Instead, the total amount of money Congress obligated – or approved for current and future aid spending – in El Salvador, Guatemala and Honduras, has fallen by more than two-thirds, slipping from $604 million in 2015 to $182 million in 2019. A large share of those obligated funds have not been spent. Now, with this announcement, it seems they never will be.
Disbursements, the money actually spent, declined by about one-third from $328 million in 2015 to $217 million in 2019. U.S. nonprofits and consulting firms have spent most of this money through local civil society groups and international agencies.
The State Department is also saying that the U.S. will not authorize any new funding for Central American aid. Because Congress has blocked the Trump administration’s efforts to slash aid before, it’s not clear how successful this new effort will prove.
Questions about effectiveness
Some aid experts find that it only makes the countries that get it dependent on the nations that donate it, rather than making a lasting difference for the people it’s supposed to help.
Others hold that the problem is how aid is allocated: often in increments that are too small and sporadic and without a proven strategy.
One problem in terms of proving aid effectiveness is choosing the right metrics. One program might not raise local living standards, stop drug trafficking and reduce the number of people who emigrate, but it might achieve one or more of those goals.
And although some critics suspect that aid money is given as blank checks, that concern overlooks the fact that through the U.S. Agency for International Development and its contractors, the U.S. government does try to improve the effectiveness of its programs, develop pilots and follow up on promising and targeted approaches.
The impact evaluation involved 29,000 survey respondents, 848 interviews and 44 focus groups. It found that murders, extortion, drug sales, gang recruitment and fights had declined and there was greater satisfaction with local leadership. The main reason for this program’s success, I believe after interviewing some of the project’s staff, is how well it engaged members of the local community – empowering them to define its priorities.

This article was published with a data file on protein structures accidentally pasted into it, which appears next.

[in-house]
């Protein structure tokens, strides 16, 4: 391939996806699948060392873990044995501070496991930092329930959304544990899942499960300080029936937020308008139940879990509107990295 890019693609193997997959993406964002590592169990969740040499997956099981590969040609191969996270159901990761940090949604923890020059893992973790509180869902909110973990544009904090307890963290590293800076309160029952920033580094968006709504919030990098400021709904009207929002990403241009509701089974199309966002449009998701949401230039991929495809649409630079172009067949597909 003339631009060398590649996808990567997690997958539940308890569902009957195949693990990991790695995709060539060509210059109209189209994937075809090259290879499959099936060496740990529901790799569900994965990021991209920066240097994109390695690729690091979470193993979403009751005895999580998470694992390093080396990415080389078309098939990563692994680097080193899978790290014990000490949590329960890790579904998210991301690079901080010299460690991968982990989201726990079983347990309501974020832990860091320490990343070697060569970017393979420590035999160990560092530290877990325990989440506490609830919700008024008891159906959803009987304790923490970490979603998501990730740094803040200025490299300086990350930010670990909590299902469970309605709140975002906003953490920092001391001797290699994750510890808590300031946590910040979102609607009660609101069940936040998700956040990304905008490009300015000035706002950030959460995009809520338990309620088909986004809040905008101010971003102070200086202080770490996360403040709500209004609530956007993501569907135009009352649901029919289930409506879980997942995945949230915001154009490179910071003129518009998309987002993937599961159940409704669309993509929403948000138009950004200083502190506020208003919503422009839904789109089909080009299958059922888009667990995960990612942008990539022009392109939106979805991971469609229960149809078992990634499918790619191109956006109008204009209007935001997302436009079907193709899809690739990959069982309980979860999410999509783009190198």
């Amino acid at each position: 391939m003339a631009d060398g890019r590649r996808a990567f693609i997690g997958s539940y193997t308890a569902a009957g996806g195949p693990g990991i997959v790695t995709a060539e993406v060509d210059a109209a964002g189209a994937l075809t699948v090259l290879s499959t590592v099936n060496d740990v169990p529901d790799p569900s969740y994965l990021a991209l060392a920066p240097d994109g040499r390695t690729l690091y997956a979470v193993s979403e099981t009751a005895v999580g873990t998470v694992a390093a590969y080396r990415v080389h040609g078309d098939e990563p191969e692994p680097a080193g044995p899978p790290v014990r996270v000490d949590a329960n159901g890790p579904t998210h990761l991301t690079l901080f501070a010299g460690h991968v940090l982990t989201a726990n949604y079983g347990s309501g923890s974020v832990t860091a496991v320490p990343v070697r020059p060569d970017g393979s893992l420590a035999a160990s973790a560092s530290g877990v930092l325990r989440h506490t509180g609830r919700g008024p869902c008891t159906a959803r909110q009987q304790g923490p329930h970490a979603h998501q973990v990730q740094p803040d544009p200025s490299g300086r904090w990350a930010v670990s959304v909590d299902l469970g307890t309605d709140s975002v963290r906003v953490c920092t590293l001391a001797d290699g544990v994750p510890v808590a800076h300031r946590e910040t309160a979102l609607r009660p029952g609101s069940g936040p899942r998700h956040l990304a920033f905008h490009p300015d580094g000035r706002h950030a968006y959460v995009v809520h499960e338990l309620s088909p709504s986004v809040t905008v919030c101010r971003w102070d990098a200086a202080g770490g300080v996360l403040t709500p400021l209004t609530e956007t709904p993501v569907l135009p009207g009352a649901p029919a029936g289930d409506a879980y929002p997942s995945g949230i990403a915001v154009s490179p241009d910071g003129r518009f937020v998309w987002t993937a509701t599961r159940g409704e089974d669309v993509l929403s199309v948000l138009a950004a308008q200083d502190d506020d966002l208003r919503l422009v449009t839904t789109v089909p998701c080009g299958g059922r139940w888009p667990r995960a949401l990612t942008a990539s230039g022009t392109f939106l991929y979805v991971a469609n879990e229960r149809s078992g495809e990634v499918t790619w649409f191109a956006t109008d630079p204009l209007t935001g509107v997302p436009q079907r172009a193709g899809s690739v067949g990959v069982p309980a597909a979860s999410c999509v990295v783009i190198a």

The assessment of that project did not look into its impact on migration. But the research I conducted on educational opportunities for at-risk youth in Guatemala strongly suggests that when efforts to stave off violence succeed, opportunities to create small businesses arise and access to a decent education increases, there is much less interest in emigration.
In my past international development work, I have also encountered international assistance efforts that were less effective. Aid that does little more than reflect the donor country’s good intentions doesn’t solve anything. Oversight is necessary, such as ongoing reviews by Congress and civil society groups of Central American aid.
While working as a World Bank consultant reviewing development projects around the world, I came to the conclusion that cutting aid prematurely to any project could undercut efforts that might succeed later.
That is why I believe that it doesn’t make sense to cut aid to Central America to punish governments for failing to stop migration. Restricting aid and re-routing assistance to other programs will do nothing about the underlying problems that are causing hundreds of thousands of people to risk their lives every year. For only when it becomes possible for people to pursue a better life in their home countries and there are no longer compelling reasons to flee for their lives will the pace of Central American migration subside.